All winter long we took westbound busses downtown to play folk songs on freezing street corners. We were The Messengers: Austin, Peter, Ezra and I. It started when they showed up in front of the office building I worked in at the time. They were wearing matching dark glasses, harp racks, guitars. They stood on the sidewalk outside my window singing “Gloria” until my boss told me to make them stop. Running to the door, I bumped into a table of merchandise and a large bruise spread instantly across my thigh. When I reached the sidewalk, I lifted my hand to silence them, but Peter instead handed me a tambourine. It was a sunny November afternoon, and the whirring cars on
I hit the tambourine against my leg and started dancing. They asked me if I wanted to go out and play with them that night. The bruise from the merchandise table grew and deepened. It happened to lie in the exact spot where the tambourine hit for the next few months, and thus never fully healed.
We played for quarters and dollar bills until midnight, picked up transient back-up singers, saw players, Coke-bottle tubas. We gathered crowds, crud, displaced street kids who told us we were taking their spanging spot. It was freezing all winter. We’d play until we couldn’t feel our fingers: “Sister Ray,” “House of the Rising Sun,” everything by Brian Jonestown Massacre. At midnight we’d stop by Voodoo Doughnuts under the
We were The Messengers. Ezra’s family was Jewish. Every second Friday that winter his mother would serve a Sabbath meal after we got home from busking. She would wait for us, sometimes until eleven. We’d come through the door clanging, a case full of cash, and then join them in the dining room: The Messengers and Ezra’s family. His mother cooked four-course meals: stuffed grape leaves, homemade yogurt, empanadas, winter greens, challah, olive tapanade, vegan white cake with black coffee. The meal would last two, three hours, and we, The Messengers, would make doe eyes at each other from our seats wondering if we’d ever been so happy.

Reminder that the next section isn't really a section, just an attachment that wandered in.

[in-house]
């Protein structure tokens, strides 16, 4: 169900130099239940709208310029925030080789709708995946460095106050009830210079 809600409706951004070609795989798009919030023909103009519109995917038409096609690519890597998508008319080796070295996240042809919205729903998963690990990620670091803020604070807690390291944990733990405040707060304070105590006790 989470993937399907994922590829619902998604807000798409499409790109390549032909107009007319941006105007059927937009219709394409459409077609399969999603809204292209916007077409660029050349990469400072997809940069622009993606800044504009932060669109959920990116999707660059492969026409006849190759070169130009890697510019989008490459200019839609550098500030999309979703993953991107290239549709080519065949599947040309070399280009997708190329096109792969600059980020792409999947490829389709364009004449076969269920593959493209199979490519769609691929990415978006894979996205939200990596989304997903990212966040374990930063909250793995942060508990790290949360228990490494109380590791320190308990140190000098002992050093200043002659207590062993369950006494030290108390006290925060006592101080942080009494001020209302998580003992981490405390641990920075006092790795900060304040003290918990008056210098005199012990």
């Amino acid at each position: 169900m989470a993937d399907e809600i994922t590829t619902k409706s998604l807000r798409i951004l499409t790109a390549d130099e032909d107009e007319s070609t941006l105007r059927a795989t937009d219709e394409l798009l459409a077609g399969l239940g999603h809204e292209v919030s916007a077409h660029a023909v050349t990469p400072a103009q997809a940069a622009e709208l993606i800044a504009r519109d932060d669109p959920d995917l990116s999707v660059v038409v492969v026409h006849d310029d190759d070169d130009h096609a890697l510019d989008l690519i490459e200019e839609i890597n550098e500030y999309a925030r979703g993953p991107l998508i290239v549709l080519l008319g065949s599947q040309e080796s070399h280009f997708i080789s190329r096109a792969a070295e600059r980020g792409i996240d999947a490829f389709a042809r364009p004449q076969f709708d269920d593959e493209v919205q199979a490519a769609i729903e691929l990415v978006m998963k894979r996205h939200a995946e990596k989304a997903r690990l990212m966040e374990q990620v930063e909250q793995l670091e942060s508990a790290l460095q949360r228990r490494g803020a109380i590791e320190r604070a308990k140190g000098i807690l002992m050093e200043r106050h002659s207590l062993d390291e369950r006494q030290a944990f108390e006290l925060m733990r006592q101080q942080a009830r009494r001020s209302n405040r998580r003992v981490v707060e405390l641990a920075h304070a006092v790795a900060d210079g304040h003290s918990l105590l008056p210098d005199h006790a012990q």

At a later date, on the couch in the coffee shop, I said to
You have a few great nights with a group of people, and the following few months you spend together are in pursuit of those nights. Often, and thankfully, they are usually the only ones you remember. Sometimes you stay together just because of those two or three nights, waiting for a new event to deliver the old feeling. New isn't always bad, but we often miss it being so fixated on one previous moment. We miss it, possibly forgoing a great thing that could have been. Or maybe that was it, and it never happens again.
The last time we played together, it was just beginning to get warm. All winter long, we had thought, if winter can be so sweet, just wait until summertime! It turned out that the prospect of sun was deceptive. As winter receded, so did our attention spans, and so did the buckets of doughnuts and The Sabbath and the holiness and the homemade challah. It was late May. I was seventeen-years-old. We played for a couple of sleepy hours on the bank of a vintage clothing store in a nice neighborhood. We made three dollars, and then wandered around a chain supermarket and spent the money on pink-frosted sugar cookies, hot jojos, deep-fried jalapenos stuffed with cream cheese from the deli counter. After eating all of it around a picnic table at a neighboring park, we felt sick.